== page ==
With a majority of employees now working from home, calls and emails to IT support teams are increasing by the day. Forgotten passwords, restricted file access, system malfunctions, webcam issues during video calls, unregistered mobile devices—the list of employee IT issues goes on.
If you’re an IT manager or someone who looks after IT services at a midsize or large company, you must be handling large volumes of requests every single day. But there are only so many calls or emails you can juggle. And what if you accidentally miss one of them? You’ll have an unresolved incident that can affect workplace productivity. Setting up a service desk can help in such situations.
In this article, we’ve answered common questions related to starting an IT help desk and discussed the key variables affecting the staffing process. We’ve also provided a calculator to help estimate the number of IT support agents you should have for query and incident management.
An IT service desk is a help desk that assists clients—typically employees within an organization—in fixing tech or tech-related problems they may face while working. Service desk agents have to resolve employee issues within a set time frame to ensure business productivity isn’t hampered.
Password reset requests, software update issues, system malfunctions, corrupted data, and data recovery requests are some common queries addressed by service desk staff.
Here are answers to some common queries businesses like yours have when contemplating the idea of investing in an IT help desk.
You may not have felt the need for a dedicated service desk when your business was small. IT issues back then would have been handled by more knowledgeable or tech-savvy colleagues or by a single IT executive. But as your business grows and you invest in tech infrastructure, the number of related IT challenges faced by employees will also increase. A single support agent may no longer be able to answer all the requests on time. It’s also around this same time you may feel the need to have a ticketing system for tracking and monitoring the status of all requests.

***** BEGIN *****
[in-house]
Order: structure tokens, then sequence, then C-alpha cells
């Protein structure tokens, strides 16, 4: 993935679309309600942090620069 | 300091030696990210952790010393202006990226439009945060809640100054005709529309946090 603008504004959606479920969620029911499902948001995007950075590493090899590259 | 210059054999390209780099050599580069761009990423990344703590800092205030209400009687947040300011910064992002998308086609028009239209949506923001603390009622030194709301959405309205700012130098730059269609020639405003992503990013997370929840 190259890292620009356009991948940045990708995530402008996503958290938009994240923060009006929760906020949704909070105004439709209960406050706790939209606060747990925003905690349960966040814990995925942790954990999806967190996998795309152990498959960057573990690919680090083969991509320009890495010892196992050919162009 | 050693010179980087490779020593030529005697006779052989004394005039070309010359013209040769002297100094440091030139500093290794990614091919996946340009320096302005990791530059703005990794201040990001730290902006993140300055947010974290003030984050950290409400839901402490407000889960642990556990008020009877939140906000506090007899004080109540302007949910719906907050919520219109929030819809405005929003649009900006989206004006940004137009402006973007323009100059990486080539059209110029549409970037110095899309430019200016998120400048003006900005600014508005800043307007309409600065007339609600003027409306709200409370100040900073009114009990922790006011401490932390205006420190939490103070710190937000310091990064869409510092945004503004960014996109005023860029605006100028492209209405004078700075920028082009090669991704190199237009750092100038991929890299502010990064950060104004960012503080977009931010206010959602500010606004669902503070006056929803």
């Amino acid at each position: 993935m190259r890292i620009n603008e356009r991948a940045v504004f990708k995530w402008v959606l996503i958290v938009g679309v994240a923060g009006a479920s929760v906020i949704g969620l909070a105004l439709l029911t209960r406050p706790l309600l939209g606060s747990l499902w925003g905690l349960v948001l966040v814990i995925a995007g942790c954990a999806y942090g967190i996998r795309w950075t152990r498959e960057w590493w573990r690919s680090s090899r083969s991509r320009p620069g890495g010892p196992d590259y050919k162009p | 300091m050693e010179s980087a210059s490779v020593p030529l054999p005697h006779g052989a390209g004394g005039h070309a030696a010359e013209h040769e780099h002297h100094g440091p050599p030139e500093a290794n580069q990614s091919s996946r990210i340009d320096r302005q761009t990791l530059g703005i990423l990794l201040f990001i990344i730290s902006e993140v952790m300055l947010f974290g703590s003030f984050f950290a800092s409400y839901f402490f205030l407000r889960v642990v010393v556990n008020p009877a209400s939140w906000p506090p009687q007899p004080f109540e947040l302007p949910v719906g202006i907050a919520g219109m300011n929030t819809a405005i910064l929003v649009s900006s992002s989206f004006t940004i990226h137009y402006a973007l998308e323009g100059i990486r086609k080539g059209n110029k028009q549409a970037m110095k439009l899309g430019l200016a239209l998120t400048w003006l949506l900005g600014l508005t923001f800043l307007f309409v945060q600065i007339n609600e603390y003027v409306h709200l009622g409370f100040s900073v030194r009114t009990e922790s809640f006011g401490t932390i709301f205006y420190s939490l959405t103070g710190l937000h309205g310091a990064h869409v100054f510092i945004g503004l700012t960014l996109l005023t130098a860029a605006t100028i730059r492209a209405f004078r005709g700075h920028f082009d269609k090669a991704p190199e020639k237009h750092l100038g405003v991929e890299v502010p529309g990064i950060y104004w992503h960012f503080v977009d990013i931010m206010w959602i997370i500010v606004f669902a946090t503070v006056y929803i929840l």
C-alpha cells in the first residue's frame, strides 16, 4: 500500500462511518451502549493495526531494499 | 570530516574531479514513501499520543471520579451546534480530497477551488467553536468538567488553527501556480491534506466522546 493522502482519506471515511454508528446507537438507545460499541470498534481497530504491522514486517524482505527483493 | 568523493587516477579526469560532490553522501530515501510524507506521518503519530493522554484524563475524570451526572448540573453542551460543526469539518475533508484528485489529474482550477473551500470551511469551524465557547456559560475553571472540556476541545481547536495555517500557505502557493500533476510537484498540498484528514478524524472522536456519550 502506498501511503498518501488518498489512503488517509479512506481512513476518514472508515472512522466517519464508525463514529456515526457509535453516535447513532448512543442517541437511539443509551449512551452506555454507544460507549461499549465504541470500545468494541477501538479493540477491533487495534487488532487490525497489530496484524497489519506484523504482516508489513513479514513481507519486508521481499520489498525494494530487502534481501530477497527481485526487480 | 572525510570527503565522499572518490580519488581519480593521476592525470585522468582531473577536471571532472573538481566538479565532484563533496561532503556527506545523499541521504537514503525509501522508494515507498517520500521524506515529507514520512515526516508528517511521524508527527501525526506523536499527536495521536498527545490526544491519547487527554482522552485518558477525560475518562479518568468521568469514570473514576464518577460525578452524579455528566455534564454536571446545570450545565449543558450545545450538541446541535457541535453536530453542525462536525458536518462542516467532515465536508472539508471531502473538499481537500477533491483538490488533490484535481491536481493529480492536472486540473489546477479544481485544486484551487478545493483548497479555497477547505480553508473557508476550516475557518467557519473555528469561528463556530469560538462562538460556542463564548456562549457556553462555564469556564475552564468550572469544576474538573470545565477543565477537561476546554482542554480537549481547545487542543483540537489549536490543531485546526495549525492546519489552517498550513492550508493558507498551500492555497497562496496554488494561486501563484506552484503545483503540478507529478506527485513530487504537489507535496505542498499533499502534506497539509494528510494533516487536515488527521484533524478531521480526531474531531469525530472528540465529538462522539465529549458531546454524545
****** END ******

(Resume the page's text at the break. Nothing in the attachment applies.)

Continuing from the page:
Once you’ve decided to set up a service desk, the next big question is whether to have an in-house team or outsource to a third party. While outsourcing can help avoid the hassle of hiring support agents and managing their daily workflows, it’ll leave you with less control over how IT issues are handled.
Below we’ve compared the two models, so you can decide which better suits your budget, productivity requirements, and ticket volume, among other deciding factors.
|In-house service desk||Outsourced service desk|
|Costs are often unpredictable and high, as you’ll need to take care of staff salaries, training, hardware and software requirements, etc.||Charged on a subscription basis, so you pay a fixed amount. Costs are lower than in-house desks, as all requirements are handled by a third-party service provider.|
|It’ll take you longer to set up an in-house help desk.||You can get started as soon as you finalize a vendor.|
|You can keep changing or updating service parameters, such as average response time, based on requirements.||You have to abide by the agreement signed with the third-party provider, and it’s difficult to change terms mid-contract.|
|An in-house support team is likely to understand your requirements better and have a more thorough knowledge of the internal IT infrastructure and architecture.||Third-party agents may not be as familiar with your IT infrastructure and requirements. Also, they may be reluctant to change ticket priorities to adjust any dynamic needs.|
Most businesses adopt either of the following service desk staffing models.
Tiered generalist model: In this structure, tickets or calls are answered by a group of “generalist” agents who attend to clients’ most urgent issues. If they’re unable to resolve a query, they escalate it to the level two team. Studies suggest most generalist analysts should be able to resolve 45% to 65% of the cases assigned to them.
Tiered specialist model: In this service desk staffing model, tickets or calls are routed to “specialist” agents trained on specific IT challenges. Thus, they have fewer level-two escalations. Hiring specialists is costlier than hiring generalists. Also, due to specialization in a particular IT function, these agents may be unable to help clients facing multiple IT issues.
If your service desk is understaffed, you’ll have a pileup of tickets that are past their due dates. And if you have too many agents, you’ll risk overstepping your budget. So there’s no right answer to this question!